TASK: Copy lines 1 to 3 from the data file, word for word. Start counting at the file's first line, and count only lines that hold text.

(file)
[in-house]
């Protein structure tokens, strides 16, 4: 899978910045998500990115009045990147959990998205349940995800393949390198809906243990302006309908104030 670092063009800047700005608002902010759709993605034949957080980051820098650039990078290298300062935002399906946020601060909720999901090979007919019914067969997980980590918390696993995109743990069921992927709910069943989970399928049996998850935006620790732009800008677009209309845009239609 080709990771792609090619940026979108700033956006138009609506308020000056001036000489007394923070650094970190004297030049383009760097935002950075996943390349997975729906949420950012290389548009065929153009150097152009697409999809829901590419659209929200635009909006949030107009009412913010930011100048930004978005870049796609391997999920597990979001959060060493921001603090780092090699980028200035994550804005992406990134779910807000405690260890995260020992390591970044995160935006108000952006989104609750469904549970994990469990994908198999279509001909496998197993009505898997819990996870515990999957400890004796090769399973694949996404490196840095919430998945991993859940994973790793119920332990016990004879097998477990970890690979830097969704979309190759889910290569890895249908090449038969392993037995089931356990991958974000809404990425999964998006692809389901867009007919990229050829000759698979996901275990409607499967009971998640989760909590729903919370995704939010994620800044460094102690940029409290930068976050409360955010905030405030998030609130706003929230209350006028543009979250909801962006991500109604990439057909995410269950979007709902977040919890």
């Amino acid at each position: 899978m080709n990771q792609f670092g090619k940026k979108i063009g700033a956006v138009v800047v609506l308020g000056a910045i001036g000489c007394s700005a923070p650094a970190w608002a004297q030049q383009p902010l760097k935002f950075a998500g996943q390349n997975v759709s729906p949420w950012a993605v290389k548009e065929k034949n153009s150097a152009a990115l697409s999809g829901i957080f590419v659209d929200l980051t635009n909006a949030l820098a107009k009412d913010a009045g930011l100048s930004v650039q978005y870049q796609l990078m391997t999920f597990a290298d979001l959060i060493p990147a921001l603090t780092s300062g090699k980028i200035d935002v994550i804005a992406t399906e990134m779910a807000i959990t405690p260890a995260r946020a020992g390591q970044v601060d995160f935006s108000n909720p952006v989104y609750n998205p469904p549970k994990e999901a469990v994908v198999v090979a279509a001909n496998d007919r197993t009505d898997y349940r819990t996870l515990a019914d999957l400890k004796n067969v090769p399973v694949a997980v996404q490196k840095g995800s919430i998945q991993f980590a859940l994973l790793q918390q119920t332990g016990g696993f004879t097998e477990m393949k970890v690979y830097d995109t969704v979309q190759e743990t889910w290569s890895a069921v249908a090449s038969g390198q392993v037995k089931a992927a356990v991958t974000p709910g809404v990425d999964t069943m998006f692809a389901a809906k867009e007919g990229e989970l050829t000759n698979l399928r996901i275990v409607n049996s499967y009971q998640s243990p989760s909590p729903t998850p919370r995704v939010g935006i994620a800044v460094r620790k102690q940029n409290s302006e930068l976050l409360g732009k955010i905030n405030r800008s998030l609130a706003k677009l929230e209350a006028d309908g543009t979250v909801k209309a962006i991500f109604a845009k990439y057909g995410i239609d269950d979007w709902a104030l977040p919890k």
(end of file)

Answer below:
[in-house]
């Protein structure tokens, strides 16, 4: 899978910045998500990115009045990147959990998205349940995800393949390198809906243990302006309908104030 670092063009800047700005608002902010759709993605034949957080980051820098650039990078290298300062935002399906946020601060909720999901090979007919019914067969997980980590918390696993995109743990069921992927709910069943989970399928049996998850935006620790732009800008677009209309845009239609 080709990771792609090619940026979108700033956006138009609506308020000056001036000489007394923070650094970190004297030049383009760097935002950075996943390349997975729906949420950012290389548009065929153009150097152009697409999809829901590419659209929200635009909006949030107009009412913010930011100048930004978005870049796609391997999920597990979001959060060493921001603090780092090699980028200035994550804005992406990134779910807000405690260890995260020992390591970044995160935006108000952006989104609750469904549970994990469990994908198999279509001909496998197993009505898997819990996870515990999957400890004796090769399973694949996404490196840095919430998945991993859940994973790793119920332990016990004879097998477990970890690979830097969704979309190759889910290569890895249908090449038969392993037995089931356990991958974000809404990425999964998006692809389901867009007919990229050829000759698979996901275990409607499967009971998640989760909590729903919370995704939010994620800044460094102690940029409290930068976050409360955010905030405030998030609130706003929230209350006028543009979250909801962006991500109604990439057909995410269950979007709902977040919890």
């Amino acid at each position: 899978m080709n990771q792609f670092g090619k940026k979108i063009g700033a956006v138009v800047v609506l308020g000056a910045i001036g000489c007394s700005a923070p650094a970190w608002a004297q030049q383009p902010l760097k935002f950075a998500g996943q390349n997975v759709s729906p949420w950012a993605v290389k548009e065929k034949n153009s150097a152009a990115l697409s999809g829901i957080f590419v659209d929200l980051t635009n909006a949030l820098a107009k009412d913010a009045g930011l100048s930004v650039q978005y870049q796609l990078m391997t999920f597990a290298d979001l959060i060493p990147a921001l603090t780092s300062g090699k980028i200035d935002v994550i804005a992406t399906e990134m779910a807000i959990t405690p260890a995260r946020a020992g390591q970044v601060d995160f935006s108000n909720p952006v989104y609750n998205p469904p549970k994990e999901a469990v994908v198999v090979a279509a001909n496998d007919r197993t009505d898997y349940r819990t996870l515990a019914d999957l400890k004796n067969v090769p399973v694949a997980v996404q490196k840095g995800s919430i998945q991993f980590a859940l994973l790793q918390q119920t332990g016990g696993f004879t097998e477990m393949k970890v690979y830097d995109t969704v979309q190759e743990t889910w290569s890895a069921v249908a090449s038969g390198q392993v037995k089931a992927a356990v991958t974000p709910g809404v990425d999964t069943m998006f692809a389901a809906k867009e007919g990229e989970l050829t000759n698979l399928r996901i275990v409607n049996s499967y009971q998640s243990p989760s909590p729903t998850p919370r995704v939010g935006i994620a800044v460094r620790k102690q940029n409290s302006e930068l976050l409360g732009k955010i905030n405030r800008s998030l609130a706003k677009l929230e209350a006028d309908g543009t979250v909801k209309a962006i991500f109604a845009k990439y057909g995410i239609d269950d979007w709902a104030l977040p919890k």